Tuesday, 27 June 2017

Would you like to make your Organization the best? Here’s how!

Organizations we work in are much more than structures of mortar, glass and steel. They are actually living things that breathe, inhale and exhale energy and embody characteristics and emotions mirroring all of us who come in and work here. 

The kind of Organizations we represent can be underlined in three important constituent elements – 

Progressive Organizations as edifices of good energy.

Complex Organizations as matrixes of dynamic traits and mindsets of its workforce.

Individual-focused Organizations with significance to the unique disposition and value that each of us brings.

We, as complex beings, need to be mindful of all these elements.

Progressive Organizations as edifices of good energy

People-centric organizations such as hotels, hospitals, educational institutions and the like are a world unto themselves. These are people-rich businesses like no other - both on the inside and out - such that for them to be a successful and harmonious venture there must be thoroughly trained and rightly attuned ladies and gentlemen serving discerning ladies and gentlemen (borrowing from and re-phrasing Ritz-Carlton Hotel Company’s Rule of Business).

A Progressive Organization is where we can achieve more than we could in a mediocre one. A Progressive Organization buzzes with happy employees and happier guests! In contrast, commonplace organizations are those where the only thing that attracts the guests is the off-season discounts.

We all have worked in both kinds of organizations. There, really, is no ideal organization but both companies, leaders and the team endeavour to make it a win-win place by benchmarking brand values and evolving the brand ethos.

Most of us want to work with wonderfully progressive organizations with utopian work environments without realizing that each of us is an essential cog in the corporate wheel. We as micro components and as a whole make the hotel or any other Company what it is – whether in tandem or in conflict with the hotel’s parent philosophy.

We must do a lot of internalization and introspection in order to make our organizations optimum places to be in. So, the buck must stop with us and not the Hotel owner, Corporate Training Manager, the General Manager or our Department Head alone. 

Organizations are complex 

Every place has its mixed dynamics as much as there is a mesh of people who work there and bring in their set of values, drives and energies adding to or depleting the corporate culture.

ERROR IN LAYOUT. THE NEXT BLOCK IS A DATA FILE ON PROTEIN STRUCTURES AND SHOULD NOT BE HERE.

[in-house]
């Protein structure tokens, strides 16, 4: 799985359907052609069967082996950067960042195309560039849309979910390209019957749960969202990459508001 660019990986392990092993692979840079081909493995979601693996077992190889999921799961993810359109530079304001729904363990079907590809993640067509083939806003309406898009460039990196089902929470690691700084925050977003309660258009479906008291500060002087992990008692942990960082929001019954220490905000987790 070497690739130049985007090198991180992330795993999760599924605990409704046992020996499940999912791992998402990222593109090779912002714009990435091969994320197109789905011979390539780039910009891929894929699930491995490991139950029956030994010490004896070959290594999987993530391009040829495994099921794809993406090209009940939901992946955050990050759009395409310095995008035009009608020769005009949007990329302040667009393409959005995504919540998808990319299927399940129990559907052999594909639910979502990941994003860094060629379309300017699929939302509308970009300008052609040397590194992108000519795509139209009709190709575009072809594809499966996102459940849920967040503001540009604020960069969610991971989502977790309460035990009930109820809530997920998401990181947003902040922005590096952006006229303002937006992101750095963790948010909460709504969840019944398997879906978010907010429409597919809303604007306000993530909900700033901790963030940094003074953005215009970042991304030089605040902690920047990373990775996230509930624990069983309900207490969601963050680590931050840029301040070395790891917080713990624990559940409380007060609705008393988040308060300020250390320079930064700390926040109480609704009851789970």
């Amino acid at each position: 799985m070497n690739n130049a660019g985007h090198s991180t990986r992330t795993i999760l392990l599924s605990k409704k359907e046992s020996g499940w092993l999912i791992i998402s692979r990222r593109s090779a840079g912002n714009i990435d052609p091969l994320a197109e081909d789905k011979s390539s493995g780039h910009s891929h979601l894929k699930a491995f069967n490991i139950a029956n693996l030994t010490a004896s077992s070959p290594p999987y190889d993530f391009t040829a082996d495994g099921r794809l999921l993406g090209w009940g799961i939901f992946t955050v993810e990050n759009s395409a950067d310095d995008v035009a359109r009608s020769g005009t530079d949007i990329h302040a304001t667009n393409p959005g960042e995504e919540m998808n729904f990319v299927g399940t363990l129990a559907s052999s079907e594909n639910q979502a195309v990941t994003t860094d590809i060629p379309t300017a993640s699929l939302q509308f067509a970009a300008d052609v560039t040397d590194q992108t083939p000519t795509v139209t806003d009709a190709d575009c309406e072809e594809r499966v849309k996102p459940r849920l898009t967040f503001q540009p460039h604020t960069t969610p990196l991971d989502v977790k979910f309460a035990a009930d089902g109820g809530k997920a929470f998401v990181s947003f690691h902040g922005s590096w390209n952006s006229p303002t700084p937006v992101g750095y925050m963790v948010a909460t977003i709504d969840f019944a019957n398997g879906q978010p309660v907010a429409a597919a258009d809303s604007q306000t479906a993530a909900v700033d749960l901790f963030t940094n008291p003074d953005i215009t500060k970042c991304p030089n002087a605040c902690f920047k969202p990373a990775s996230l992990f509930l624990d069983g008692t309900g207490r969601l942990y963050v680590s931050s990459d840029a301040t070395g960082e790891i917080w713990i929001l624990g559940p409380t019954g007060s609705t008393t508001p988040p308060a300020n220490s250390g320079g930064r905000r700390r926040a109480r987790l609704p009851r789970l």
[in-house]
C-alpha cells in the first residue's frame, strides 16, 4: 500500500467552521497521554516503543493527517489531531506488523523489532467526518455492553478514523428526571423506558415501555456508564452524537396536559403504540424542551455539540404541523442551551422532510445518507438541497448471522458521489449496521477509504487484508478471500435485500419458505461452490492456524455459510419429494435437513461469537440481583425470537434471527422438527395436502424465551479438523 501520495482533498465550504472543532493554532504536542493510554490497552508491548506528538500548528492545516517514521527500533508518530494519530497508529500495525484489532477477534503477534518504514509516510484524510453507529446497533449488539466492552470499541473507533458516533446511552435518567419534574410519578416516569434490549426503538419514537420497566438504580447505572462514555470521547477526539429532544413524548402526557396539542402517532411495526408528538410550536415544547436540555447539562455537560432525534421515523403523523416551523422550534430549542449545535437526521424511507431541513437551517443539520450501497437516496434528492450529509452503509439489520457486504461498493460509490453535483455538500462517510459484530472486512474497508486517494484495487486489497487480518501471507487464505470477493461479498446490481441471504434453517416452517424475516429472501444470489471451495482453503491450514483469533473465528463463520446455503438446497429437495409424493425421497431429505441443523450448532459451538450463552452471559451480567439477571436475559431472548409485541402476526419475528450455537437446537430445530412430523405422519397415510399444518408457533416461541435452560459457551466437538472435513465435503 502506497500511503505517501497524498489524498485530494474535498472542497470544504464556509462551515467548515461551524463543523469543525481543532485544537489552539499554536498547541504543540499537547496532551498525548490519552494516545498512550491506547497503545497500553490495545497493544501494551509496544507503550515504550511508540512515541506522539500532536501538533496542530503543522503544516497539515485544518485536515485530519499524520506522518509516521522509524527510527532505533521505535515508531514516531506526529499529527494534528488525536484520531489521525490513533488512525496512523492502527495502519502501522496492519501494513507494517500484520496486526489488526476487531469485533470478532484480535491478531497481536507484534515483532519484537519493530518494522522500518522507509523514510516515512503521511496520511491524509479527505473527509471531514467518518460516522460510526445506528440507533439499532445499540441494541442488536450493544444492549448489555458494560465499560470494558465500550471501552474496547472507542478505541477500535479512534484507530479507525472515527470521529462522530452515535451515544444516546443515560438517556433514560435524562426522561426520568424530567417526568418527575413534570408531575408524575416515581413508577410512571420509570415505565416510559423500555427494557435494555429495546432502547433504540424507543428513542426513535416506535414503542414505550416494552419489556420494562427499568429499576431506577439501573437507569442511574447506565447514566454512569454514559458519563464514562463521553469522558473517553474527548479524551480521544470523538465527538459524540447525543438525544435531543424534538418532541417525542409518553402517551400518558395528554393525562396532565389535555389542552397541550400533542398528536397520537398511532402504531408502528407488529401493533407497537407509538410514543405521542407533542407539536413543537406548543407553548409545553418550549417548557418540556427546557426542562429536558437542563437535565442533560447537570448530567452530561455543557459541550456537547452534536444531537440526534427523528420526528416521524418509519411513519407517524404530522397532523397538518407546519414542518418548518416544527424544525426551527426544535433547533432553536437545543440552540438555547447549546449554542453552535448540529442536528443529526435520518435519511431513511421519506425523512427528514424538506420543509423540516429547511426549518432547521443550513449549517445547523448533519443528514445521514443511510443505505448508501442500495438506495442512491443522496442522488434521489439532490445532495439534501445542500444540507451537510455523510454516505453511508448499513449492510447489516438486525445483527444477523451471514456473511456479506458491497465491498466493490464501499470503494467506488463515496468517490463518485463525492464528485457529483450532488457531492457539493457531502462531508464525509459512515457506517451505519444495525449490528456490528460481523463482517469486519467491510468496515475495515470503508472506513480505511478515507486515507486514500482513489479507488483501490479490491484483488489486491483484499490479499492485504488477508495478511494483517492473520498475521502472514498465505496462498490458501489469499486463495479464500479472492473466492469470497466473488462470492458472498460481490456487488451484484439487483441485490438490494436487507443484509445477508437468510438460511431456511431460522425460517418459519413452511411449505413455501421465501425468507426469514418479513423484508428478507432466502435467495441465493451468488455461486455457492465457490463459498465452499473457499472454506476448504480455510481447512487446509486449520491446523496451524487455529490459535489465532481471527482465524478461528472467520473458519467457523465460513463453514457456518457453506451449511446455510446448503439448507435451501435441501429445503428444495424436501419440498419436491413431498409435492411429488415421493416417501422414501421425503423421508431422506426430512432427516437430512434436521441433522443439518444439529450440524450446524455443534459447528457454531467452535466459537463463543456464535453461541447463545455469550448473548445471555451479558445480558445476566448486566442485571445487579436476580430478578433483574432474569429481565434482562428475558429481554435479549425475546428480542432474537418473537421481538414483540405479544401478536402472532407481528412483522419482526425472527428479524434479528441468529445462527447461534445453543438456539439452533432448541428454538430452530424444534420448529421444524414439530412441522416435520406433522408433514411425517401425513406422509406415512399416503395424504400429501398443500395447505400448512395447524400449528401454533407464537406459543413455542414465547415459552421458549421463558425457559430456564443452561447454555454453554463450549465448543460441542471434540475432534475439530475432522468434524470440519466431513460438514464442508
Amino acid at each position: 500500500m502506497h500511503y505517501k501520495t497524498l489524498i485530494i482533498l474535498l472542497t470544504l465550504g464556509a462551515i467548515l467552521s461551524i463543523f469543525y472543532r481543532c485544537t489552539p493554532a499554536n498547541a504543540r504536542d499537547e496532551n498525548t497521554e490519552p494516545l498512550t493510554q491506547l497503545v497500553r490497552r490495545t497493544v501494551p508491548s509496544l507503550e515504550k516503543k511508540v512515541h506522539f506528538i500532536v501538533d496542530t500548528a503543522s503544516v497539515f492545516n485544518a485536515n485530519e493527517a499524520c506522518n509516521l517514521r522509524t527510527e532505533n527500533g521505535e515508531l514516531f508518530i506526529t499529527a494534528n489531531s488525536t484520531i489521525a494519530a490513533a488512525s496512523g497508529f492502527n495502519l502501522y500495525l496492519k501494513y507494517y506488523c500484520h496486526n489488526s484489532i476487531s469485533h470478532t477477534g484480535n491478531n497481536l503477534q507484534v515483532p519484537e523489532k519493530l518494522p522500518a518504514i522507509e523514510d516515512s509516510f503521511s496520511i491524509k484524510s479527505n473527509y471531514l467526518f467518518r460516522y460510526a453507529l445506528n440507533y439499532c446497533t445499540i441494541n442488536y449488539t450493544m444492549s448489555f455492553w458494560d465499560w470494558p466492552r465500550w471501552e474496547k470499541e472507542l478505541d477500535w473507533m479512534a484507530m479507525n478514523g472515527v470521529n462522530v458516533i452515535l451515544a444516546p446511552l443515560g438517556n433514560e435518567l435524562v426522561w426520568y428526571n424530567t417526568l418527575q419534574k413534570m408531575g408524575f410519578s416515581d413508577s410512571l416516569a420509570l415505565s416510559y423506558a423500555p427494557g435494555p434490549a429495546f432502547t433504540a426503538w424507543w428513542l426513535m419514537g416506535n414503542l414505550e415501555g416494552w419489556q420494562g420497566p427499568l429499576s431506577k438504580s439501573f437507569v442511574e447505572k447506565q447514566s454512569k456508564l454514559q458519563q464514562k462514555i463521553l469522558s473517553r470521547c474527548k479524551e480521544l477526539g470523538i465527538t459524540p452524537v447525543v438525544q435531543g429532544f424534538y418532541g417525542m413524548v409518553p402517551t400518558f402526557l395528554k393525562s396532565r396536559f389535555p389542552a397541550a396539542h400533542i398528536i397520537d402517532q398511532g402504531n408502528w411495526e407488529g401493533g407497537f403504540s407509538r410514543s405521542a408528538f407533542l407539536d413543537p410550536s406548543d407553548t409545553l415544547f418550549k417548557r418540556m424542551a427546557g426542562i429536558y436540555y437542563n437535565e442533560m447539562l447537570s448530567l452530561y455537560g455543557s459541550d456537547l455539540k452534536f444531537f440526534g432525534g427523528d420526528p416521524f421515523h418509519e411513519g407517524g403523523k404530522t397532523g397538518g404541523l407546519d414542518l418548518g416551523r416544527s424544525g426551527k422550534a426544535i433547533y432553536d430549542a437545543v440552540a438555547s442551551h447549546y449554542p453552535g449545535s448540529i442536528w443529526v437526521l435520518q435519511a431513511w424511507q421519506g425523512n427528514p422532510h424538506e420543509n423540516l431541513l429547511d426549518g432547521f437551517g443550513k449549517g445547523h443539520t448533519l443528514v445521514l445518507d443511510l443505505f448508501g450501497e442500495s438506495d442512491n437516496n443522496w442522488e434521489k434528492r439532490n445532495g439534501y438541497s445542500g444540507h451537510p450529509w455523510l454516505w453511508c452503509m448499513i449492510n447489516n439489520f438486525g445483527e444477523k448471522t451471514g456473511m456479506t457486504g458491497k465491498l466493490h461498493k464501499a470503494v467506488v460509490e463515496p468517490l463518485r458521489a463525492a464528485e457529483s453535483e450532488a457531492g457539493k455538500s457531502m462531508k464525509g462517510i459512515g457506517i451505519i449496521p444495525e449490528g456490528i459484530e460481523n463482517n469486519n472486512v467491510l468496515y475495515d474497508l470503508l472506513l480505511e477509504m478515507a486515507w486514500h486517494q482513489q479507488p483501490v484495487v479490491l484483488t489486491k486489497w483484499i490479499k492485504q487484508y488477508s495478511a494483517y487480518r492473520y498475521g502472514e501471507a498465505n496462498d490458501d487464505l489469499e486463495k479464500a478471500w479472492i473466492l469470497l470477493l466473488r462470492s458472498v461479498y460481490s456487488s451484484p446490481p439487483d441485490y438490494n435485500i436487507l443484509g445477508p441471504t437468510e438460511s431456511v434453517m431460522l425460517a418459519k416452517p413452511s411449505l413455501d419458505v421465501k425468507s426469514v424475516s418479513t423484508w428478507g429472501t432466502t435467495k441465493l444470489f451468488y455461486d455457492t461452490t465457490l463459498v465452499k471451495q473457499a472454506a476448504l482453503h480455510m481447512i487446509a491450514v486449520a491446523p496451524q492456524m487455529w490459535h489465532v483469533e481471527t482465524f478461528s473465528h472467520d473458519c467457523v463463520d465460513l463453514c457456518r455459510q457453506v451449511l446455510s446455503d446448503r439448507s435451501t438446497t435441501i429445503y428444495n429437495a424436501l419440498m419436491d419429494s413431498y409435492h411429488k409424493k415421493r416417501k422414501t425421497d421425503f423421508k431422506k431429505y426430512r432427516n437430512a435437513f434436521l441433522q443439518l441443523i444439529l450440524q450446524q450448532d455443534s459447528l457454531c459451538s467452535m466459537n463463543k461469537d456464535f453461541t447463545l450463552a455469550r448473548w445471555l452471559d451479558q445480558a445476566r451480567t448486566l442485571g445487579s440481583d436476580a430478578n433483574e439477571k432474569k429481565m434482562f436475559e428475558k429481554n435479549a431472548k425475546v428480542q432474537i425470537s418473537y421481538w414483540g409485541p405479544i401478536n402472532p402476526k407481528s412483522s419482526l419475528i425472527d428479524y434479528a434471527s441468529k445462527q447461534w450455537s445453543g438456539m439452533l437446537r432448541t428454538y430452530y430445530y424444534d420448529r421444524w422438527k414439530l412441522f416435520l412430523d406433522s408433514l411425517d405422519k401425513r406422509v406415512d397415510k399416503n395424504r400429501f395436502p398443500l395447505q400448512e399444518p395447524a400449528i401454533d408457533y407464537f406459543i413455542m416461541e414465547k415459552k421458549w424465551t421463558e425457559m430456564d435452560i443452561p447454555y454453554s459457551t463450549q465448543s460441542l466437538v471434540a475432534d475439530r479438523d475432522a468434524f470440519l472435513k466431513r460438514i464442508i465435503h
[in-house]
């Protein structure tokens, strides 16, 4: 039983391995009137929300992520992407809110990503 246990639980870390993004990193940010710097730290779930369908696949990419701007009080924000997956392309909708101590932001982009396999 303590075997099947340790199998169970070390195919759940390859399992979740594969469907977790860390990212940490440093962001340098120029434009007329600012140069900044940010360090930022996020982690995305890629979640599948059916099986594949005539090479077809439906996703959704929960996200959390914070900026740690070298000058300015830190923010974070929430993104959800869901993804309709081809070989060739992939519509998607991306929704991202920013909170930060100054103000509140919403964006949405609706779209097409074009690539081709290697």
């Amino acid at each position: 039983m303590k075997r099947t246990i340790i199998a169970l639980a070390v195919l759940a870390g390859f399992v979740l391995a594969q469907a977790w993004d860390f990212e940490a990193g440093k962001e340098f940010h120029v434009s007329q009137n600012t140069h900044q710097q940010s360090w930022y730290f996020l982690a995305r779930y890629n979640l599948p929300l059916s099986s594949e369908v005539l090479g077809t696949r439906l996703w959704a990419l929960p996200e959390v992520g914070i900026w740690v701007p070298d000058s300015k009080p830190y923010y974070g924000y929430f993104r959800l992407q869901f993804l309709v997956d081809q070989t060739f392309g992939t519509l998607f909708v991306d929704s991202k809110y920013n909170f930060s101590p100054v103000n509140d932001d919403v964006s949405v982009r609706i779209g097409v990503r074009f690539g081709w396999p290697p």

I used to lament about the deep-rooted politics, credit-stealing, clique driven and yes-man culture in one of my previous hotels. And now when my niece talks about her experience with a Swiss 
MNC or a progressively Indian Legal Services / Development sector and my husband brings his woes from the Consumer Durables line of business, I notice that things are not very different. 

And that the more the companies may be different in their areas and appeal, the more they are the same in their cultural dynamics. 

In the hospitality industry, the issue is compounded by the power of ten. After all, it is a business of the people, by the people, for the people; to shamelessly borrow from one of Abraham Lincoln’s famous thoughts. 

No organization is immune to the extremely complex and intriguing four categories that a group of people put together in a common work environment bring in, viz. - 

There are great and efficient workers with questionable personal attributes.

There are excellent people with a poor set of work-related skills.

There are pathetic workers with deplorable personas, AND

There are wonderful, top notch colleagues with exemplary attitudes.

It is, indeed, a mixed bag of thoughts and feelings depending on the personal and professional characteristics of the people in question. Our response to them, our kinetics of equations at work and the interconnected web of relationships therein is a result of the chain of reactions set off by each of these conductors. Isn't it?

Individual-focused Organizations

This finally brings us to the most important element. We, ourselves!

Individual-focussed Organizations encourage the zeal and enthusiasm, individuals bring to the table. Such companies fuel the passion of high performing individuals and charge up the fire-in-the-belly of employees who strive for excellence and optimal result orientation.